Charges brought against the so-called “Wollar Three” under New South Wales’ controversial anti-protest laws were dismissed by a Mudgee magistrate on June 5. However, the laws remain a threat to the right to protest.
The Wollar Three — Bev Smiles, Bruce Hughes and Stephanie Luke — were arrested on April 12 last year for protesting against the expansion of the Wilpinjong coalmine, which would expand the mine to just 1.5 kilometres from the village.
The three activists were the first to be charged under draconian anti-protest laws introduced in March 2016. They faced a possible seven years’ jail.
The Wilpinjong coalmine is owned and operated by Wilpinjong Coal, a subsidiary of Peabody Energy Australia, whose parent company, Peabody Coal USA, is the world’s biggest private sector coal company.
The mine has been operating in Wollar, near Mudgee in mid-western NSW, for 10 years. Its noise and toxic fumes have badly affected the Wollar community. Aboriginal cultural heritage is being destroyed and the mine has already caused serious environmental damage.
As the mine has encroached on Wollar, its community has fled. Once it was a thriving community, but today only three properties remain in private ownership. As people moved away, services and social support that had made village life viable have been withdrawn. Wilpinjong Coal now owns most of Wollar village.
The last straw for those still living in Wollar was on April 11 last year, when the Planning Assessment Commission (PAC) approved the mine’s extension.
The expansion will require 354 hectares of native vegetation to be cleared, including 9.5 hectares of box gum woodland listed as a “threatened ecological community”. The few remaining private landowners saw they would be left with worthless land, with neither the state nor the mining company offering compensation.
The NSW government has removed the community’s right to appeal the merit of PAC decisions about coalmines in the Land and Environment Court. With no legal option open to them, the community was driven to protest.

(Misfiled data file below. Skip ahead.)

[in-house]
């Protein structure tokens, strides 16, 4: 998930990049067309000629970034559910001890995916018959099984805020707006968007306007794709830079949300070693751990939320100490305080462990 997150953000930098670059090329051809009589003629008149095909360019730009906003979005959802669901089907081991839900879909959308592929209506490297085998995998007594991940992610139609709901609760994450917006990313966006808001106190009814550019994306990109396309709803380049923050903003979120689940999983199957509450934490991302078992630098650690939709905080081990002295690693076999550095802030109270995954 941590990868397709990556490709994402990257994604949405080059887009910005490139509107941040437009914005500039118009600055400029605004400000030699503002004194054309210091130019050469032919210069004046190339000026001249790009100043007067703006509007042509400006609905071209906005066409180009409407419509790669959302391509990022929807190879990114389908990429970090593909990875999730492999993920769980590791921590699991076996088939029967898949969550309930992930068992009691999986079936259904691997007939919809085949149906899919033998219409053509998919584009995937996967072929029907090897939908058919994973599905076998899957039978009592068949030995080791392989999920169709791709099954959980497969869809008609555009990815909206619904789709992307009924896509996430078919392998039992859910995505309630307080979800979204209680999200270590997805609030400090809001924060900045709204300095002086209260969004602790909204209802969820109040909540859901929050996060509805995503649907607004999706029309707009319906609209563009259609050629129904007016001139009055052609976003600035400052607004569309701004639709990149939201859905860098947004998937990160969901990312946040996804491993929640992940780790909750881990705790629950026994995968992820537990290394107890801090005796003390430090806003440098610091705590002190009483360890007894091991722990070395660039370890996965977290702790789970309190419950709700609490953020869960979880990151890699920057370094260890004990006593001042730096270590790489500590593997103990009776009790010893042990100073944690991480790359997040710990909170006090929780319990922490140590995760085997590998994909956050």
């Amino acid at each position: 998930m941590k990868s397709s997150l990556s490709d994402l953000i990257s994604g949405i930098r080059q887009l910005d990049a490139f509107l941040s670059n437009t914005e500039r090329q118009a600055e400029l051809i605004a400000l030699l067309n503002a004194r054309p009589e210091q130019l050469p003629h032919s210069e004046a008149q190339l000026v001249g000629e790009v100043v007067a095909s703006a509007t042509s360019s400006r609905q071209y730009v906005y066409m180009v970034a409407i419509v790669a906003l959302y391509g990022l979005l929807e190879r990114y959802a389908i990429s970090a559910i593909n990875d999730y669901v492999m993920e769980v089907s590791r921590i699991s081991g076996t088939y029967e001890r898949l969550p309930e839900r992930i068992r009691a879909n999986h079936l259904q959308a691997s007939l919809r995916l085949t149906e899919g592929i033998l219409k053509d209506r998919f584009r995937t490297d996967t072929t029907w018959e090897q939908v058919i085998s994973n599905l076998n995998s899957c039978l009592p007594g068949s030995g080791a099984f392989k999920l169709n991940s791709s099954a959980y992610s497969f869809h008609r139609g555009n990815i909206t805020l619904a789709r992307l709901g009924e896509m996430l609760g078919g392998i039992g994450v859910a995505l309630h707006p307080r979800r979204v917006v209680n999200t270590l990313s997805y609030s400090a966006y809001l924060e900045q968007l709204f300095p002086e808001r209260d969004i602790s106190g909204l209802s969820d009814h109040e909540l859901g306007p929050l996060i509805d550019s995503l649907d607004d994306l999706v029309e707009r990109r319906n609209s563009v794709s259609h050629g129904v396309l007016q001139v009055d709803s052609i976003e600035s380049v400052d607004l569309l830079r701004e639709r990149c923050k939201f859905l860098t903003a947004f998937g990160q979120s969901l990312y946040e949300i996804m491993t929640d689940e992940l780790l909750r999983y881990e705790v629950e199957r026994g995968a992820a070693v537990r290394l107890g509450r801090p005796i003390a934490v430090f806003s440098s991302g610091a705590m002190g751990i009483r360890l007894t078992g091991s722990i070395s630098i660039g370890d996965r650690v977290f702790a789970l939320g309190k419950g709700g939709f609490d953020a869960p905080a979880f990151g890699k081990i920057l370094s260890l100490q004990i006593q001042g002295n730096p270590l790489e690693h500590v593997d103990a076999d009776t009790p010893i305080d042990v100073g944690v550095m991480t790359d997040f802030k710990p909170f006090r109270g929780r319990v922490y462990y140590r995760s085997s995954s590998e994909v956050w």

The day after the PAC’s decision, about 25 members of the Wollar Progress Association and supporters began a peaceful blockade of the site’s entrance, preventing mine workers from entering. Police were called and the three were arrested when they refused to move.
A year later, the three faced court. To cheers from the public gallery, Magistrate David Day dismissed the charges that Smiles, Hughes and Luke had “rendered a public road useless” and “hindered the operation of equipment belonging to a mine”. He found them guilty of the lesser charge of obstructing pedestrians and drivers but did not record a conviction and imposed 12-month good behaviour bonds.
Day said: “There’s no evidence that the road was rendered useless, it was obstructed and easily cleared. I observe that it was a blockade, not unlike the old style union picket lines, not seen much in recent times.”
He also found that police had not provided evidence the machinery cited in the charge was owned by the mine. But, he said, if police had charged the three with hindering equipment “associated with” the mine, rather than belonging to it, they would have been successful.
Outside the court, Sue Higginson from the Environmental Defenders Office, who represented the three activists, said that as the charges were dismissed on the technical issues of whether the road was rendered “useless” and who owned the equipment, the anti-protest laws, which restrict the right to demonstrate, remain untested.
NSW Greens justice spokesperson David Shoebridge said the case showed the deep illegitimacy of laws that seek to criminalise protests.
“They were peacefully protesting to protect their homes and the environment, and they had every right to do so,” he said. “The Liberal National government was so desperate to silence protest and dissent that they rammed through a raft of draconian anti-protest laws in 2016. Today people power has been vindicated.
“Bev, Stephanie and Bruce were the first to be prosecuted under the Liberal National government’s anti-protest laws, and today’s judgement has shown just how illegitimate those laws are.”
NSW Greens mining spokesperson Jeremy Buckingham called for the law to be changed so those protesting against mining operations would not face jail.
“I’m very pleased that the court has dismissed the serious criminal charges that these brave protesters faced,” he said. “But the draconian anti-protest laws brought in by the [Mike] Baird government need to be urgently repealed as future cases may result in a significant injustice.
“The lack of evidence meant that the magistrate did not have to consider whether these anti-protest laws breach the implied freedom of political communication under the Australian Constitution.
“This is still a live question that should be answered by the parliament by repealing these laws and guaranteeing the freedom of political communication — the right to protest.”
Buckingham called on NSW Premier Gladys Berejiklian to listen to the legal experts who warned that “these laws and associated penalties represented significant overreach”.